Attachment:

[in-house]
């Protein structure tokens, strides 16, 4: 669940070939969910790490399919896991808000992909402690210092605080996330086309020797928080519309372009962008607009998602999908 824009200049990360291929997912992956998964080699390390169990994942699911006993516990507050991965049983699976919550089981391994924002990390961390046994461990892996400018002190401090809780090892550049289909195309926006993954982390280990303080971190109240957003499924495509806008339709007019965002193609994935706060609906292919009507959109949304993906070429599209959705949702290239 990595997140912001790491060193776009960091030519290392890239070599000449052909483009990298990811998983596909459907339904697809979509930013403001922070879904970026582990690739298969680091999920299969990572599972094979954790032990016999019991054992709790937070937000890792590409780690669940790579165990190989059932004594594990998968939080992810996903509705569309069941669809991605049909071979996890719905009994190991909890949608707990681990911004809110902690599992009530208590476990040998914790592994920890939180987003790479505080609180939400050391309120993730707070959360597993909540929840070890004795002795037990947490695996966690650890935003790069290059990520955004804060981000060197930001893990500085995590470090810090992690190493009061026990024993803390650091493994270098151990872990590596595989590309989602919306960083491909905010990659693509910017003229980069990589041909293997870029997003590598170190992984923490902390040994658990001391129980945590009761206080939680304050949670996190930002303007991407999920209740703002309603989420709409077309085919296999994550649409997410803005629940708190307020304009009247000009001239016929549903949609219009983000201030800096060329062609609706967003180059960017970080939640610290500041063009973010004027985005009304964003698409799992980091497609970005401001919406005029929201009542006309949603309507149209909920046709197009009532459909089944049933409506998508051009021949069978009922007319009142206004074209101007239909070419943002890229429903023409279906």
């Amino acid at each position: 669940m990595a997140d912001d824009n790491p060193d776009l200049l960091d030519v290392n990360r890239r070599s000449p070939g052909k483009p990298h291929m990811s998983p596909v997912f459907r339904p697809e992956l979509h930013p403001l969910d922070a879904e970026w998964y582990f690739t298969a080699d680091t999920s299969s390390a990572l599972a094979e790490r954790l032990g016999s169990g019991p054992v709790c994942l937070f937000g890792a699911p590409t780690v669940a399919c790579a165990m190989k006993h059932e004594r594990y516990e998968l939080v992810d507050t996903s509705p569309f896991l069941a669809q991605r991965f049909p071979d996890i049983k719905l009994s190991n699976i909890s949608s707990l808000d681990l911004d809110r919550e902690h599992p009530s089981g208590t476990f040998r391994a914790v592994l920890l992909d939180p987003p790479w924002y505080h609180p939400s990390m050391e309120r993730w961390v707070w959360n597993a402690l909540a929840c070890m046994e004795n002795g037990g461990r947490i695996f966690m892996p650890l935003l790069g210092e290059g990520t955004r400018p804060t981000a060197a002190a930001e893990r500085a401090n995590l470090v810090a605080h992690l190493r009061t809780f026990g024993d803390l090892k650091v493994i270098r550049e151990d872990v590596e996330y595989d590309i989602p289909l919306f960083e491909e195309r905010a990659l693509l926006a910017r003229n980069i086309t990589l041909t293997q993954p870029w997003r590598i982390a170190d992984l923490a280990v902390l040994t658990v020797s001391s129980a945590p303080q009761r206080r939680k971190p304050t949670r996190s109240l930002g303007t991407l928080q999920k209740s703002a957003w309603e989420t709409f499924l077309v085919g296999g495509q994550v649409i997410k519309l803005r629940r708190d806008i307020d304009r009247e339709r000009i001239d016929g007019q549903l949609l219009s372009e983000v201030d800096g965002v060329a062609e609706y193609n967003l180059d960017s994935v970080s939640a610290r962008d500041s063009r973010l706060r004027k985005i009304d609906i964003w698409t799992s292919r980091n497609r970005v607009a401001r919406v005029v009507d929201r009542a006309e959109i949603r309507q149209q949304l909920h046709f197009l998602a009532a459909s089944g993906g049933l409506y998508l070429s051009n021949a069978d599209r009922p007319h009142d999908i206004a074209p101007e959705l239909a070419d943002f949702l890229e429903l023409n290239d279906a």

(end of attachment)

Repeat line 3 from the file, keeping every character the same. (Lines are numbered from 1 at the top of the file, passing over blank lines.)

């Amino acid at each position: 669940m990595a997140d912001d824009n790491p060193d776009l200049l960091d030519v290392n990360r890239r070599s000449p070939g052909k483009p990298h291929m990811s998983p596909v997912f459907r339904p697809e992956l979509h930013p403001l969910d922070a879904e970026w998964y582990f690739t298969a080699d680091t999920s299969s390390a990572l599972a094979e790490r954790l032990g016999s169990g019991p054992v709790c994942l937070f937000g890792a699911p590409t780690v669940a399919c790579a165990m190989k006993h059932e004594r594990y516990e998968l939080v992810d507050t996903s509705p569309f896991l069941a669809q991605r991965f049909p071979d996890i049983k719905l009994s190991n699976i909890s949608s707990l808000d681990l911004d809110r919550e902690h599992p009530s089981g208590t476990f040998r391994a914790v592994l920890l992909d939180p987003p790479w924002y505080h609180p939400s990390m050391e309120r993730w961390v707070w959360n597993a402690l909540a929840c070890m046994e004795n002795g037990g461990r947490i695996f966690m892996p650890l935003l790069g210092e290059g990520t955004r400018p804060t981000a060197a002190a930001e893990r500085a401090n995590l470090v810090a605080h992690l190493r009061t809780f026990g024993d803390l090892k650091v493994i270098r550049e151990d872990v590596e996330y595989d590309i989602p289909l919306f960083e491909e195309r905010a990659l693509l926006a910017r003229n980069i086309t990589l041909t293997q993954p870029w997003r590598i982390a170190d992984l923490a280990v902390l040994t658990v020797s001391s129980a945590p303080q009761r206080r939680k971190p304050t949670r996190s109240l930002g303007t991407l928080q999920k209740s703002a957003w309603e989420t709409f499924l077309v085919g296999g495509q994550v649409i997410k519309l803005r629940r708190d806008i307020d304009r009247e339709r000009i001239d016929g007019q549903l949609l219009s372009e983000v201030d800096g965002v060329a062609e609706y193609n967003l180059d960017s994935v970080s939640a610290r962008d500041s063009r973010l706060r004027k985005i009304d609906i964003w698409t799992s292919r980091n497609r970005v607009a401001r919406v005029v009507d929201r009542a006309e959109i949603r309507q149209q949304l909920h046709f197009l998602a009532a459909s089944g993906g049933l409506y998508l070429s051009n021949a069978d599209r009922p007319h009142d999908i206004a074209p101007e959705l239909a070419d943002f949702l890229e429903l023409n290239d279906a």